Seaton Down Hoard

January/February 2015

Devon, England
(Courtesy © The Trustees of the British Museum)

A metal detectorist in southwest England has discovered one of the largest Roman coin hoards ever found. The Seaton Down Hoard consists of 22,000 coins, dating from the A.D. 260s through the 340s. According to Vincent Drost, a British Museum numismatist researching the coins, the hoard may represent an individual’s private savings, a commercial transaction, or a soldier’s wages.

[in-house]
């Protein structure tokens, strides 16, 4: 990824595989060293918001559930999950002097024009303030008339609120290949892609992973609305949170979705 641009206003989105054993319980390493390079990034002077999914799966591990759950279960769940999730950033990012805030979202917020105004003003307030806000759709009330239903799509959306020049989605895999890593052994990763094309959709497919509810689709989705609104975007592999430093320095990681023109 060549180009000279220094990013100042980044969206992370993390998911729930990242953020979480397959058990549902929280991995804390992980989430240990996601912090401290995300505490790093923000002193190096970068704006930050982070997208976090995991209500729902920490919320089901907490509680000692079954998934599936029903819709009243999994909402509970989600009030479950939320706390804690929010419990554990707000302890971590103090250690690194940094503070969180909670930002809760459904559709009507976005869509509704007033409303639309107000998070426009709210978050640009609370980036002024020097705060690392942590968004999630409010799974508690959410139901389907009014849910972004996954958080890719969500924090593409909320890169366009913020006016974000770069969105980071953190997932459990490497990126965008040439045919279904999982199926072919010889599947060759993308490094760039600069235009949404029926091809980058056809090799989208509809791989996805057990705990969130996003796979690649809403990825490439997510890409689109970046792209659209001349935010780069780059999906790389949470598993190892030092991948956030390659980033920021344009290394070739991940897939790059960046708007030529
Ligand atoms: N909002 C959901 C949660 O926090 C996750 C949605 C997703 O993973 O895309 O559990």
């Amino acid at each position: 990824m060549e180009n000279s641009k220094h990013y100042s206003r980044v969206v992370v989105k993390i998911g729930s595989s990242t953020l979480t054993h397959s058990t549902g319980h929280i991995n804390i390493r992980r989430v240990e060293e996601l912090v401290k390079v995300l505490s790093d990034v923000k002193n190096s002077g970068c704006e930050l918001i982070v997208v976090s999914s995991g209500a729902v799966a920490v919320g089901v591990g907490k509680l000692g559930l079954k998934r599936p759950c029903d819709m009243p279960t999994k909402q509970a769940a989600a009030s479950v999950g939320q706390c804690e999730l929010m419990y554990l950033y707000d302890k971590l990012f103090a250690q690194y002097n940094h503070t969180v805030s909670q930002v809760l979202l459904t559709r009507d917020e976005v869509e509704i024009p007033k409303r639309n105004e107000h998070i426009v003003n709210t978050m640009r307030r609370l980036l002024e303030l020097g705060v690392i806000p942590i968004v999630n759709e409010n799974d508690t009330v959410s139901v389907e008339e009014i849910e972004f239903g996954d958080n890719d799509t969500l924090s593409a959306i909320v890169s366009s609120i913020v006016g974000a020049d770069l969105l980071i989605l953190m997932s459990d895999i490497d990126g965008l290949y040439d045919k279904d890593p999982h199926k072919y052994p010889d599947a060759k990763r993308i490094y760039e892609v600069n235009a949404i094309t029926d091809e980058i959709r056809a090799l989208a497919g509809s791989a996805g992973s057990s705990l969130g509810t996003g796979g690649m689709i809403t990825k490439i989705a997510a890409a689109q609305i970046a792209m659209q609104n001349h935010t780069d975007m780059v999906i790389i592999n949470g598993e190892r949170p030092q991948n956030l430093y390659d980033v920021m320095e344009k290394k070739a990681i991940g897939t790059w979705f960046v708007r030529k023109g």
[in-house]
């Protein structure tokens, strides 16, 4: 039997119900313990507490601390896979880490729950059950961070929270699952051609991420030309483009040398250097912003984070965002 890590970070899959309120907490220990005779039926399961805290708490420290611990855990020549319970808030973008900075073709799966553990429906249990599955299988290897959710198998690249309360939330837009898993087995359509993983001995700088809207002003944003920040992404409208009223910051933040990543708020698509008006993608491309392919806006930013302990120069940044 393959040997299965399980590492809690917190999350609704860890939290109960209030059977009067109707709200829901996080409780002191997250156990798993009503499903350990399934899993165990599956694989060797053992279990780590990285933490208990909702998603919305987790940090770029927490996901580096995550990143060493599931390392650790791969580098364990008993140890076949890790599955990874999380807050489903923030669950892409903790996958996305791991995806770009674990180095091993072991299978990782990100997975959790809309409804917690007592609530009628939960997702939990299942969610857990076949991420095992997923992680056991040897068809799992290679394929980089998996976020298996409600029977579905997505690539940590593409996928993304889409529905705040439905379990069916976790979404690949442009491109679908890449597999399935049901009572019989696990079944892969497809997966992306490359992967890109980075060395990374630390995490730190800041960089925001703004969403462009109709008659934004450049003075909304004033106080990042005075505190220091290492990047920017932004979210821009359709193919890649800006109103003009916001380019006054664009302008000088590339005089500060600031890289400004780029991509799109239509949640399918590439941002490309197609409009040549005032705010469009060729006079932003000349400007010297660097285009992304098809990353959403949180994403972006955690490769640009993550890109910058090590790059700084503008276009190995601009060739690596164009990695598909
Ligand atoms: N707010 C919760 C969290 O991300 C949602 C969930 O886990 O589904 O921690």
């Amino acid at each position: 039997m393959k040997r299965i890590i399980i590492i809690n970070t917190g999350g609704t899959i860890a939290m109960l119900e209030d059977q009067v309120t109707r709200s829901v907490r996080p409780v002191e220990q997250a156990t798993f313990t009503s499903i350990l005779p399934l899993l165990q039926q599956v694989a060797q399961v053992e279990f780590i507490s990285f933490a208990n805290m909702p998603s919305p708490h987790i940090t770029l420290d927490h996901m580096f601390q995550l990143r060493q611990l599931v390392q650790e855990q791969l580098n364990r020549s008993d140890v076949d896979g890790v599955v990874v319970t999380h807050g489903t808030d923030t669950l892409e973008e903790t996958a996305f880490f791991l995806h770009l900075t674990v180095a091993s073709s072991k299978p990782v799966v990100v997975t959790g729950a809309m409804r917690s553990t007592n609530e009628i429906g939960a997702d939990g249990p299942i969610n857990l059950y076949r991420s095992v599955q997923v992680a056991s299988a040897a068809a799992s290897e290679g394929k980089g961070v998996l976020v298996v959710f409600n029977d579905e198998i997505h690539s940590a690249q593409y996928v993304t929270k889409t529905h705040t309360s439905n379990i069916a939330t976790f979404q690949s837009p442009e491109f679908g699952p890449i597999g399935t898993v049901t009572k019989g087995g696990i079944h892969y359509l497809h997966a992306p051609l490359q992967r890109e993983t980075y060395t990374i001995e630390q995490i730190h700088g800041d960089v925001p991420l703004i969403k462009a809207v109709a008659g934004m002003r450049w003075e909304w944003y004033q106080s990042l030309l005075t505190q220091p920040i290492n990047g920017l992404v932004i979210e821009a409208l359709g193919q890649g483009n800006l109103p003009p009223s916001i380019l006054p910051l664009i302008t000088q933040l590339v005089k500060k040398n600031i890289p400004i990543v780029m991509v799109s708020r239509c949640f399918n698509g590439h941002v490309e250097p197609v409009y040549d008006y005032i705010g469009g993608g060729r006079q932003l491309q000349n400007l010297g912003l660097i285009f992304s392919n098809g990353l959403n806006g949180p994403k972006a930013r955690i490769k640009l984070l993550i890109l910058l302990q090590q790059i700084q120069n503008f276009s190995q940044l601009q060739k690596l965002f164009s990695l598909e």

Despite the hoard’s remarkable size, it consists exclusively of low-valued copper alloy nummi, making the entire collection worth only the equivalent of a few gold solidi. Nonetheless, it will likely prove valuable to researchers. Archaeologists believe the Seaton Down Hoard was buried in the 340s, during the rule of co-emperors Constantius II and Constans. “A detailed study of the coins will provide important information on the features of Constantinian coinage and on coin use and supply in Britannia in the mid-fourth century,” says Drost.

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